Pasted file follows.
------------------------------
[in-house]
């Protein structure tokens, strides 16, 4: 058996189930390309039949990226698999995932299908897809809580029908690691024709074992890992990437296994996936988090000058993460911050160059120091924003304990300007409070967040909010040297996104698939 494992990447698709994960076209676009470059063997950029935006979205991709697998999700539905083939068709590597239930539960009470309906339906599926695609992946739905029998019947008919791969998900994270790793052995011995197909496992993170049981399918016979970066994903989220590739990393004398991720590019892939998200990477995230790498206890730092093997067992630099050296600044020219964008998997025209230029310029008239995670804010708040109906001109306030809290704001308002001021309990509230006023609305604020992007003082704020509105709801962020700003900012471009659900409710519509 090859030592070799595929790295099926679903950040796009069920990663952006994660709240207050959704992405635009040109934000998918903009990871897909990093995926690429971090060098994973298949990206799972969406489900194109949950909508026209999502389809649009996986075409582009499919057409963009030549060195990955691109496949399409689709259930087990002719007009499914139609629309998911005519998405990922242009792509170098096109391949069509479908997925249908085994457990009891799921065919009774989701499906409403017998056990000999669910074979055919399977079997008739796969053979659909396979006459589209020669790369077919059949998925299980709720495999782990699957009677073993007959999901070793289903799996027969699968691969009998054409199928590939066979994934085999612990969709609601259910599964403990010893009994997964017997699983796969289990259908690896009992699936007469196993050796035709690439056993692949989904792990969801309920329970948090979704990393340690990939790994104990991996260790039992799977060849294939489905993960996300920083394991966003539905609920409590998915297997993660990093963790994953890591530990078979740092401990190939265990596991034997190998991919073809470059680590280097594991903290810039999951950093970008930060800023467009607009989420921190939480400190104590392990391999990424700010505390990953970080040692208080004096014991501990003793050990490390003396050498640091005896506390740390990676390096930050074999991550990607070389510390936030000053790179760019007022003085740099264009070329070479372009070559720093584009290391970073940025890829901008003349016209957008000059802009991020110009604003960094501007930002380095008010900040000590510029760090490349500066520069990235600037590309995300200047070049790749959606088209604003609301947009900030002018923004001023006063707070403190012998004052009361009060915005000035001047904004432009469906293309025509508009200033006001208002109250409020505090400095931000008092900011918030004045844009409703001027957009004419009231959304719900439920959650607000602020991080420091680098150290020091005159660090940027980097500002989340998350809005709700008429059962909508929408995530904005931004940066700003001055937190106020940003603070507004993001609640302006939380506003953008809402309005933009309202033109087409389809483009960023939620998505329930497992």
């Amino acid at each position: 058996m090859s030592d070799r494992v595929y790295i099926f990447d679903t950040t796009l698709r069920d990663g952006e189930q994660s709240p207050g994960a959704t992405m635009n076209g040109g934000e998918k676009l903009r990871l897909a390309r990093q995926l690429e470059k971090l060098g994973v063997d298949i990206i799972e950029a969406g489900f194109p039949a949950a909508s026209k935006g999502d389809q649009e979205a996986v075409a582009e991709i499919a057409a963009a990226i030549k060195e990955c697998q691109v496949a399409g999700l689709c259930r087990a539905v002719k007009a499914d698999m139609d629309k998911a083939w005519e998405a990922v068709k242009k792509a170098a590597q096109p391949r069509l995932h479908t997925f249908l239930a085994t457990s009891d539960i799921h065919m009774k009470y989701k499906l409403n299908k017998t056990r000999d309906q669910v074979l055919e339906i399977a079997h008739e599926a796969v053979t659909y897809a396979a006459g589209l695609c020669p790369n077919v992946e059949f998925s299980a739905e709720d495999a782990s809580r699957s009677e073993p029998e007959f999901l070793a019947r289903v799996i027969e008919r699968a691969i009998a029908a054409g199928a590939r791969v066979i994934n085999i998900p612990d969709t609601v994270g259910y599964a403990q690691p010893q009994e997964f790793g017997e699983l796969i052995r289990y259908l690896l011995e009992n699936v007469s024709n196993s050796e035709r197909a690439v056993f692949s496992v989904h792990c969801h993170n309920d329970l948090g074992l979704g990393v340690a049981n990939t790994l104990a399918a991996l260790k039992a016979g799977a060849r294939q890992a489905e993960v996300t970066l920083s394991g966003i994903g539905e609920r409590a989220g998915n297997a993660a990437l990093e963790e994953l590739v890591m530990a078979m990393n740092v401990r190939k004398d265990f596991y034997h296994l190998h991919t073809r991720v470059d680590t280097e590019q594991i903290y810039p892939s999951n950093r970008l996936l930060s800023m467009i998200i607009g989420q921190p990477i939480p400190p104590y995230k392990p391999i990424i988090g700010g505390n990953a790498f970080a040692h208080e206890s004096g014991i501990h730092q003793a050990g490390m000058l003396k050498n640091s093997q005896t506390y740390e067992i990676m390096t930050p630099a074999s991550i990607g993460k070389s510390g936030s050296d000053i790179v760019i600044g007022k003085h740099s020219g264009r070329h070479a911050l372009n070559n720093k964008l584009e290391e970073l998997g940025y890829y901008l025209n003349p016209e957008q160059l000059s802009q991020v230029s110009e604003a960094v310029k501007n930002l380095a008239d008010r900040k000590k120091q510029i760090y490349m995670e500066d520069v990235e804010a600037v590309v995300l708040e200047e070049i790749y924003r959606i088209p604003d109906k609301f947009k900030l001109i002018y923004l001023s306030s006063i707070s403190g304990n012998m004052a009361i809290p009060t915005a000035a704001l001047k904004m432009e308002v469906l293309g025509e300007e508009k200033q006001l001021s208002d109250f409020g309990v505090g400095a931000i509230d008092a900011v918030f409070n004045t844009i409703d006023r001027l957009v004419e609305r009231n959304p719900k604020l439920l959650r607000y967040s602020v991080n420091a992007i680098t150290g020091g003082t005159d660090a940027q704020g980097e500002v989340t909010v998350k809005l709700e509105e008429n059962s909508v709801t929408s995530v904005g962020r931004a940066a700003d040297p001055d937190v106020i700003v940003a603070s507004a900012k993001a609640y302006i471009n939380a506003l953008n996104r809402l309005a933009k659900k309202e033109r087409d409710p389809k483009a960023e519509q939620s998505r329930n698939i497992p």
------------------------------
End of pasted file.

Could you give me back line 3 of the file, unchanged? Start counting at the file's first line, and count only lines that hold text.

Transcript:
């Amino acid at each position: 058996m090859s030592d070799r494992v595929y790295i099926f990447d679903t950040t796009l698709r069920d990663g952006e189930q994660s709240p207050g994960a959704t992405m635009n076209g040109g934000e998918k676009l903009r990871l897909a390309r990093q995926l690429e470059k971090l060098g994973v063997d298949i990206i799972e950029a969406g489900f194109p039949a949950a909508s026209k935006g999502d389809q649009e979205a996986v075409a582009e991709i499919a057409a963009a990226i030549k060195e990955c697998q691109v496949a399409g999700l689709c259930r087990a539905v002719k007009a499914d698999m139609d629309k998911a083939w005519e998405a990922v068709k242009k792509a170098a590597q096109p391949r069509l995932h479908t997925f249908l239930a085994t457990s009891d539960i799921h065919m009774k009470y989701k499906l409403n299908k017998t056990r000999d309906q669910v074979l055919e339906i399977a079997h008739e599926a796969v053979t659909y897809a396979a006459g589209l695609c020669p790369n077919v992946e059949f998925s299980a739905e709720d495999a782990s809580r699957s009677e073993p029998e007959f999901l070793a019947r289903v799996i027969e008919r699968a691969i009998a029908a054409g199928a590939r791969v066979i994934n085999i998900p612990d969709t609601v994270g259910y599964a403990q690691p010893q009994e997964f790793g017997e699983l796969i052995r289990y259908l690896l011995e009992n699936v007469s024709n196993s050796e035709r197909a690439v056993f692949s496992v989904h792990c969801h993170n309920d329970l948090g074992l979704g990393v340690a049981n990939t790994l104990a399918a991996l260790k039992a016979g799977a060849r294939q890992a489905e993960v996300t970066l920083s394991g966003i994903g539905e609920r409590a989220g998915n297997a993660a990437l990093e963790e994953l590739v890591m530990a078979m990393n740092v401990r190939k004398d265990f596991y034997h296994l190998h991919t073809r991720v470059d680590t280097e590019q594991i903290y810039p892939s999951n950093r970008l996936l930060s800023m467009i998200i607009g989420q921190p990477i939480p400190p104590y995230k392990p391999i990424i988090g700010g505390n990953a790498f970080a040692h208080e206890s004096g014991i501990h730092q003793a050990g490390m000058l003396k050498n640091s093997q005896t506390y740390e067992i990676m390096t930050p630099a074999s991550i990607g993460k070389s510390g936030s050296d000053i790179v760019i600044g007022k003085h740099s020219g264009r070329h070479a911050l372009n070559n720093k964008l584009e290391e970073l998997g940025y890829y901008l025209n003349p016209e957008q160059l000059s802009q991020v230029s110009e604003a960094v310029k501007n930002l380095a008239d008010r900040k000590k120091q510029i760090y490349m995670e500066d520069v990235e804010a600037v590309v995300l708040e200047e070049i790749y924003r959606i088209p604003d109906k609301f947009k900030l001109i002018y923004l001023s306030s006063i707070s403190g304990n012998m004052a009361i809290p009060t915005a000035a704001l001047k904004m432009e308002v469906l293309g025509e300007e508009k200033q006001l001021s208002d109250f409020g309990v505090g400095a931000i509230d008092a900011v918030f409070n004045t844009i409703d006023r001027l957009v004419e609305r009231n959304p719900k604020l439920l959650r607000y967040s602020v991080n420091a992007i680098t150290g020091g003082t005159d660090a940027q704020g980097e500002v989340t909010v998350k809005l709700e509105e008429n059962s909508v709801t929408s995530v904005g962020r931004a940066a700003d040297p001055d937190v106020i700003v940003a603070s507004a900012k993001a609640y302006i471009n939380a506003l953008n996104r809402l309005a933009k659900k309202e033109r087409d409710p389809k483009a960023e519509q939620s998505r329930n698939i497992p």